7. Reference Your Competitors

You may think shedding light on your competitors is an odd move for a sales outreach email, but the reality is your prospects have likely already done their research, looked at ratings, and read user reviews ahead of time. In fact, 75 percent of B2B buyers said they research vendors and solutions far before buying.

Software buyers today are more informed, so don’t shy away from mentioning your competitors if the moment arises. In fact, you should be prepared to mention how your product or service differentiates from your competitors. Have some client case studies and data readily available.

8. Improve Your Subject Line

Your email outreach doesn’t matter if no one opens them, which is exactly why you need a strong email subject line. Below are a few quick tips for improving your email subject line:

  • Use the person’s first name. Example: Hey John, do you have a minute?
  • Ask a question. Example: Is this the right time to reach you?
  • Create a curiosity gap. Example: 3 things {company} customers care about
  • Start with a value proposition. Example: Your free report is attached here
  • Keep it short and simple, especially for mobile-friendliness.

Create a few different ideas and keep testing until you find a subject line that performs best.

9. Write a Strong Opening Line

Once your prospect opens the email, they’ll decide in the first line whether or not to keep reading. And if you’re not using a separate preview message, your first line is even more important since it’ll affect your email open rate.

Grab the prospect’s attention by focusing on what matters most to them. I recommend getting straight to the reason why you’re in the recipient’s inbox. Skip the formalities of “hope you and your team have been doing well!” This added text eats up your word count and detracts from your message.

10. Incorporate Engaging, Personalized Video Content

Video is quickly becoming a top outreach tool in email. In fact, outreach emails that promoted YouTube or Vimeo content saw open rates of 25 percent and 39 percent, respectively, versus 19 percent for emails without video.

Use the strategies you already know for great written emails, like focusing on pain points, needs, and how you can specifically help – and create video content for it. Below is a great example of how Genbook creates and incorporates personalized videos for its audience:

If you don’t have the bandwidth for video, images are a great substitute. For example, if your business conducted a research report, you can attach videos of important charts and data that the recipient would find relevant to them.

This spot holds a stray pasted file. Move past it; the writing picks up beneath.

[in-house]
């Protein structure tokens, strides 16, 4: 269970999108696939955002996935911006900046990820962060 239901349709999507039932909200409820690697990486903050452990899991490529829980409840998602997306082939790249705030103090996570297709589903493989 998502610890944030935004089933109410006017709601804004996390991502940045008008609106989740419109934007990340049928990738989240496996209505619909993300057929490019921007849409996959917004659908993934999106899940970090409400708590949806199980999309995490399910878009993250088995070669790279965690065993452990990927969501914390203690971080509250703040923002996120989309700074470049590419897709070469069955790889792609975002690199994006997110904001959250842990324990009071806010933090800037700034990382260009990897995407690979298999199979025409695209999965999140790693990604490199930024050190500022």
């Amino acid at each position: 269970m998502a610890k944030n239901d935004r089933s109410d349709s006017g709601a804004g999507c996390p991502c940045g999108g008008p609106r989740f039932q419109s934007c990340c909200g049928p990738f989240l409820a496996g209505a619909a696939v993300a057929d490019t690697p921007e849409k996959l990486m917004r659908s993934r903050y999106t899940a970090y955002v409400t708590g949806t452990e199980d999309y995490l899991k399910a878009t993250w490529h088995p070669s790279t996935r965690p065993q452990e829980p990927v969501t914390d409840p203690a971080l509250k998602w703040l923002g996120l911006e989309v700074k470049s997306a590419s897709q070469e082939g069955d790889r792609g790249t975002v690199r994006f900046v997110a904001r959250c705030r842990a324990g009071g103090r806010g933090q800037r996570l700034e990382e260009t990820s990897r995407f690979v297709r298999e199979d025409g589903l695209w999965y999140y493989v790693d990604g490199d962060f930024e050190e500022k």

11. Close With a Question

A good salesperson knows that asking questions builds trust and more productive conversations. If you want better response rates for your outreach, you should ask open-ended questions that evoke a response. Some question examples include:

  • What hesitations do you have about our product?
  • What does {competitor’s} product do that ours can’t?
  • Is there anything I can do today to get a “yes” from you?

Asking open-ended questions is a great way to ensure you’re not letting prospects off the hook without getting more context.

12. Use Email Signatures the Right Way

The email signature is an opportunity sales professionals shouldn’t miss out on. Use this space as an opportunity to include sharing recent press articles, webinar recordings, case studies, or even the company’s newest YouTube videos.

In addition to adding content that’ll grab the recipient’s attention, you should have a virtual phone number in your email signature so a prospect can call you. Using a unified communications system, you’ll be able to receive calls on either your phone, mobile app, or desktop app – providing more flexibility for remote salespeople.

13. Run A/B Tests

It’s hard to tell what’s working and what’s not if you don’t test and examine the data. There are various email elements you should be testing to determine what works. For the best open and response rates, test different versions of the copy to see which performs best. Try experimenting with the subject line, preview text, copy, and call to action.

It’s a good idea only to test one variable at a time. As you go, you can refine and adjust based on the winning versions. 

Author Bio

Meenakshi Nautiyal, aka Meenz, is a Growth Marketer for Nextiva. She’s passionate about everything SaaS, Startups, and SEO. She has a successful track record of 10+ years scaling organic traffic and inbound leads for startups like Freshworks, VWO, and You can connect with her on LinkedIn.